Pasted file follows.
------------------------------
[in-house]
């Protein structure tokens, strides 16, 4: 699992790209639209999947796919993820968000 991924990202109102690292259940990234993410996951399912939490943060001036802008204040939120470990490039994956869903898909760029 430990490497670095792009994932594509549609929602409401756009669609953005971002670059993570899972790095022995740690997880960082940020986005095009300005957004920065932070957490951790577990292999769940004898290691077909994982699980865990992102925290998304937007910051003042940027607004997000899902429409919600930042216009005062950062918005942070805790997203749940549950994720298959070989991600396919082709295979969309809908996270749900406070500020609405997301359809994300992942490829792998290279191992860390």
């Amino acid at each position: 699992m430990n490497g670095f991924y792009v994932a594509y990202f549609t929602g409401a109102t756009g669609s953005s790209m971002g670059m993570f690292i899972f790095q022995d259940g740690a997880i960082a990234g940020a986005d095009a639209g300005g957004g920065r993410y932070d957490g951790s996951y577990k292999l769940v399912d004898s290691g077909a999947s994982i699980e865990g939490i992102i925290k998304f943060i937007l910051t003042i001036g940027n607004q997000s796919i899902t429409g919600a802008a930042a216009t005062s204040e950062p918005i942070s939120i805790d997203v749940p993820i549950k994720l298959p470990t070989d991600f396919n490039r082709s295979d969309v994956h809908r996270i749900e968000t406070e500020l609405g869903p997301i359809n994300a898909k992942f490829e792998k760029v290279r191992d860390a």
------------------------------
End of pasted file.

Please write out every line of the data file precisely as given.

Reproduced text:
[in-house]
């Protein structure tokens, strides 16, 4: 699992790209639209999947796919993820968000 991924990202109102690292259940990234993410996951399912939490943060001036802008204040939120470990490039994956869903898909760029 430990490497670095792009994932594509549609929602409401756009669609953005971002670059993570899972790095022995740690997880960082940020986005095009300005957004920065932070957490951790577990292999769940004898290691077909994982699980865990992102925290998304937007910051003042940027607004997000899902429409919600930042216009005062950062918005942070805790997203749940549950994720298959070989991600396919082709295979969309809908996270749900406070500020609405997301359809994300992942490829792998290279191992860390």
């Amino acid at each position: 699992m430990n490497g670095f991924y792009v994932a594509y990202f549609t929602g409401a109102t756009g669609s953005s790209m971002g670059m993570f690292i899972f790095q022995d259940g740690a997880i960082a990234g940020a986005d095009a639209g300005g957004g920065r993410y932070d957490g951790s996951y577990k292999l769940v399912d004898s290691g077909a999947s994982i699980e865990g939490i992102i925290k998304f943060i937007l910051t003042i001036g940027n607004q997000s796919i899902t429409g919600a802008a930042a216009t005062s204040e950062p918005i942070s939120i805790d997203v749940p993820i549950k994720l298959p470990t070989d991600f396919n490039r082709s295979d969309v994956h809908r996270i749900e968000t406070e500020l609405g869903p997301i359809n994300a898909k992942f490829e792998k760029v290279r191992d860390a």